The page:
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Supreme Court asks BCI to consider fixing a more “reasonable age limit” for entry into law courses

Murali Krishnan

The challenge in the Supreme Court relating to the age-limit fixed by the Bar Council of India (BCI) for admission to LL.B. courses witnessed an interesting hearing today.

A Bench of Justices SA Bobde and L Nageswara Rao asked the BCI to meet and take an appropriate decision regarding the age-limit. The Court also told BCI counsel Ardhendumauli Kumar Prasad that the regulatory body should consider fixing a more “reasonable age-limit”. The current age limit is 20 years for five-year LL.B. and 30 years for three-year LLB.

Senior Advocates Kapil Sibal and Sanjay Hedge, along with advocate Zoheb Hossain, appeared for petitioners Rishabh Duggal and Michael Sam.

“Why dont you fix a reasonable age-limit? This is not an adversarial matter”, Justice Bobde remarked when the hearing commenced in court 9.

AK Prasad submitted that the age-limit was not new and it had been first introduced in 2008. He also said that the age-limit for admission to the three-year LL.B. course is 30 years, while it is 20 years for the five-year course.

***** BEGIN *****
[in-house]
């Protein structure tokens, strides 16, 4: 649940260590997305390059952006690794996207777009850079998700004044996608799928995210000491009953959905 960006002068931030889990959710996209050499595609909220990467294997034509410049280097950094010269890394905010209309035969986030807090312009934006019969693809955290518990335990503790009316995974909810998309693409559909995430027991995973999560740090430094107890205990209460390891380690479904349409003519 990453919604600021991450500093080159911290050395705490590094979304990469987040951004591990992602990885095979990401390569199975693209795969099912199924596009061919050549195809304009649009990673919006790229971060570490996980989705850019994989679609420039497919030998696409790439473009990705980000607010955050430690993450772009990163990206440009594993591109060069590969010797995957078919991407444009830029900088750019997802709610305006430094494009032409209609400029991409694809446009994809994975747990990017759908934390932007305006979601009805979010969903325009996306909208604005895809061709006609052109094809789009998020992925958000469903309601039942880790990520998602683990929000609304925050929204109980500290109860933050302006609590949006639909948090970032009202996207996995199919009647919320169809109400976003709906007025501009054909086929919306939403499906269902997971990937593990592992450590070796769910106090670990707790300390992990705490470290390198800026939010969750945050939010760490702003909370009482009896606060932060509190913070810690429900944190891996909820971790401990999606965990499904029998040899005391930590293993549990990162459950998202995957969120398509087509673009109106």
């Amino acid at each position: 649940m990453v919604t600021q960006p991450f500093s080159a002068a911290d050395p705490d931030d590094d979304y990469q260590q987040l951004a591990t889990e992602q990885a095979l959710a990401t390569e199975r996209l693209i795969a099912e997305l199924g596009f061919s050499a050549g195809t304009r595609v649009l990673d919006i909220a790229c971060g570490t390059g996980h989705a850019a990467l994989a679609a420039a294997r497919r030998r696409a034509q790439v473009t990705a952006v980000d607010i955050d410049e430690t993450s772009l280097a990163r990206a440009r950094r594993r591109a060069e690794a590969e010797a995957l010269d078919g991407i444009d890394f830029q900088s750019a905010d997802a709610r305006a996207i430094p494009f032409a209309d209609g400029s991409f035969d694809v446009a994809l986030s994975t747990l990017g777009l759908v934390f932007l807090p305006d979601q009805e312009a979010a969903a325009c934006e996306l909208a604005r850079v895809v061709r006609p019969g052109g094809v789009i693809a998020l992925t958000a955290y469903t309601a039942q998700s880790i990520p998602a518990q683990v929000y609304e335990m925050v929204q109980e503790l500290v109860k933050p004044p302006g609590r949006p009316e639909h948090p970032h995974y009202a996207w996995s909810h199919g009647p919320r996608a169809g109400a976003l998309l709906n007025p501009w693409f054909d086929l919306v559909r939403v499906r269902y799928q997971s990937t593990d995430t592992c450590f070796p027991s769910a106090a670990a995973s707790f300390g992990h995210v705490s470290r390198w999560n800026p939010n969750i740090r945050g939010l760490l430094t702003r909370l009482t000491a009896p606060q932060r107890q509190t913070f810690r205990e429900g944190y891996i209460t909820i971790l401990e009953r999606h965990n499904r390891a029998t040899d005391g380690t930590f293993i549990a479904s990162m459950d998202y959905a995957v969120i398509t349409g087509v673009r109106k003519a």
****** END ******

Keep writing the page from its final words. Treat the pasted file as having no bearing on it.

The Court said that if somebody initially took up medicine or engineering and realised later that his calling is law, then such a person would miss out on the five-year course. Prasad responded,

“If a person is not clear with what he wants to do in life, then he might have to…”

Sibal did not allow Prasad to complete his sentence, interrupting,

“Then you will make it clear to him?”

Sibal then proceeded to make his submissions. He argued that the BCI does not have jurisdiction under the Advocates Act to fix an age-limit. That power, he argued, lies with the Centre. He said,

“BCI can regulate us after we have entered the profession. Not before that. The fixing of age limit is the role of Ministry of HRD. So I don’t understand what jurisdiction they have to fix age -limit”.

The Court then proceeded to ask the BCI to take into account all the issues raised by the petitioners and respond by next Tuesday. As the hearing drew to a close, Sanjay Hegde pointed out that admissions to various law colleges have started and are likely to conclude soon.

Justice Nageswara Rao then remarked that the Court would pass an order on Tuesday.

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